Since we had a limited budget on our backyard project, my cute hubby, AKA Awesomeness,
designed our inground trampoline plan. Dan had searched online for days. A good tutorial was no where to be found. In fact, we were both astounded to find that the CHEAPEST DIY kit is more than $600.00 (and this didn’t include the cost of digging the hole). Plus if you have a professional landscaper come and do the project, the cost was around $1500.00. Um…no way.

Dan conglomerated his own plan with tidbits gathered from several sources. A good friend Jeff Poulton let us come and check out his design. Dan made a few modifications of his own, and off we went to buy the supplies.

Supplies List:
Eight 2X4X12 of pressure treated wood
Four 4X12 sheets of roofing sheet metal
Self tapping screws
16 cinder blocks with u shape groove

Tin Snips
Tamper (to help compact your dirt)

First things first, Step 1: Dig your hole. We had our landscaper include digging the hole for our tramp in our landscaping. Our ground is FILLED with rocks. After attempting to dig holes in our backyard for trees, we knew that digging an entire trampoline hole was out of the question.  This cost approximately $150.00 to have the landscaper dig the hole and haul away most the dirt.

Sidenote: You will need to save some of the dirt for later. So, don’t get rid of all of your dirt.

The hole needs to be one foot larger than your trampoline’s circumference. For example, if your trampoline is a 14 foot trampoline, you need a 15 foot hole. Kapeesh!?

Advice: Make sure the frame fits into your hole before continuing to the next step. We had to manually shovel the sides of our hole for several hours before ours would fit.

Next, level your trampoline. Your trampoline needs to be completely level in the ground. To accomplish this, we used cinder blocks with a U shaped groove in them for the trampoline legs to rest in.

We used four cinder blocks per trampoline leg.  Dan was careful to level each section of the tramp by placing a long 2X4 across the top of the tramp with a level on it. This allowed us to make sure that the tramp was completely level when we finished the process. Each cinderblock was dug down and secured into place with the surrounding dirt.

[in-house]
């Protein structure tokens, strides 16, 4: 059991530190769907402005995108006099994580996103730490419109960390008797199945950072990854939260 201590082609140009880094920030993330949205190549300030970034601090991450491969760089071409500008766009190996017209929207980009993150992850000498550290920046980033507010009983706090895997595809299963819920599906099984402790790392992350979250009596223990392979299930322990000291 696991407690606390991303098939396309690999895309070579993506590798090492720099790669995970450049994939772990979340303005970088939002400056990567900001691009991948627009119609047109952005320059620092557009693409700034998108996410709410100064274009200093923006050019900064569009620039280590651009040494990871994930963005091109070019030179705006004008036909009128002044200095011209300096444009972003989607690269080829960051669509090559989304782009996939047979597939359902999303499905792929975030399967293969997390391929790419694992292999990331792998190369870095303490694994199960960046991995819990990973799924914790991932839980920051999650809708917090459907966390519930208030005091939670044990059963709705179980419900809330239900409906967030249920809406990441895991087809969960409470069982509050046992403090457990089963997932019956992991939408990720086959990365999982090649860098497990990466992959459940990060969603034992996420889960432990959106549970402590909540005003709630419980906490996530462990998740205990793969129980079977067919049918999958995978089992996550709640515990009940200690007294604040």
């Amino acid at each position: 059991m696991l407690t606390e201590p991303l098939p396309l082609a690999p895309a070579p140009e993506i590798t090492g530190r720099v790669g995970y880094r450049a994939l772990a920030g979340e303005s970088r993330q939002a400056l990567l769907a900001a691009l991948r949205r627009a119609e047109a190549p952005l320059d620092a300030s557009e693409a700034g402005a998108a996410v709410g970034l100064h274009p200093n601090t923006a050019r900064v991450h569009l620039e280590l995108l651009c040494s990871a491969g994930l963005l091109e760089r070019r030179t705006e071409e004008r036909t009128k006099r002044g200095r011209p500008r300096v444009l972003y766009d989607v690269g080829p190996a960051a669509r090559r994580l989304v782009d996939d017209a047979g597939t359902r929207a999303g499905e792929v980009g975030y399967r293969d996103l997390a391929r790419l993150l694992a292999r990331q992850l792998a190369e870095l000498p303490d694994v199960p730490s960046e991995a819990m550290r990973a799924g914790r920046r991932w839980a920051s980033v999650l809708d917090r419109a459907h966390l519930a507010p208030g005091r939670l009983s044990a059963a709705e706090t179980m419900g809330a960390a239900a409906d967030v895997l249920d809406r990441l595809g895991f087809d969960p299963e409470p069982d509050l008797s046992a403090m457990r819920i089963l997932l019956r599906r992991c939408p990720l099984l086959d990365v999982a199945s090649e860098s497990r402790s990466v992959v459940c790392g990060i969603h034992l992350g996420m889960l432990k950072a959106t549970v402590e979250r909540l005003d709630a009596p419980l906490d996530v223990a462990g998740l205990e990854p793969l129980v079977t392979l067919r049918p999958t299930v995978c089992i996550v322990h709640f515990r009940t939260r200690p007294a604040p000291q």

Tip: When putting a trampoline in the ground, you need to leave enough room for the air to escape. We wanted our tramp to be four inches off the ground to create a channel for the air to flow. Most of the tutorials we read said to leave at least 2 inches of leeway. We wanted our trampoline to have as much bounce as possible, so we left it 4 inches above ground level. If you do not do this, your trampoline will lose bounce because the air will have no where to escape.

Next, take the trampoline out of the hole. we took the trampoline frame out of the hole to begin construction on the surround structure.

First, take pressure-treated 2X4s and cut them on 22.5 degree angles. Attach each 2X4 section to the leg of the trampoline section by using self tapping screws. Continue all the way around the trampoline.

Install a second layer of 2X4s it should be installed 12 to 16 inches beneath the top layer. The 2X4 frame is attached to the trampoline legs to help create a supportive barrier for the surrounding dirt in the ground.

Next, begin screwing your sheet metal to the 2X4 frame. Four 12 foot lengths of sheet metal was used to surround the 14 foot trampoline. Each sheet overlapped the next sheet by about two feet. This prevents the need to cut the sheet metal. Start on one side of the trampoline and bend the sheet metal to fit securely along your 2X4 frame.

The top of your sheets should be about 4 inches higher than the 2X4. This allows enough metal to fold over the top of your 2X4 and screw it securely into place on the inner side of your frame. This prevents any sharp edges from sticking up.

Here is a picture of how we did the corners of each leg. We used tin snips to cut a slit into the metal and folded each side down and screwed it into place.

Next, gather a few strong helpers to assist in placing your tramp back into its hole. Make sure that each leg is back into the cinder block groove perfectly. Double check that your trampoline frame is level.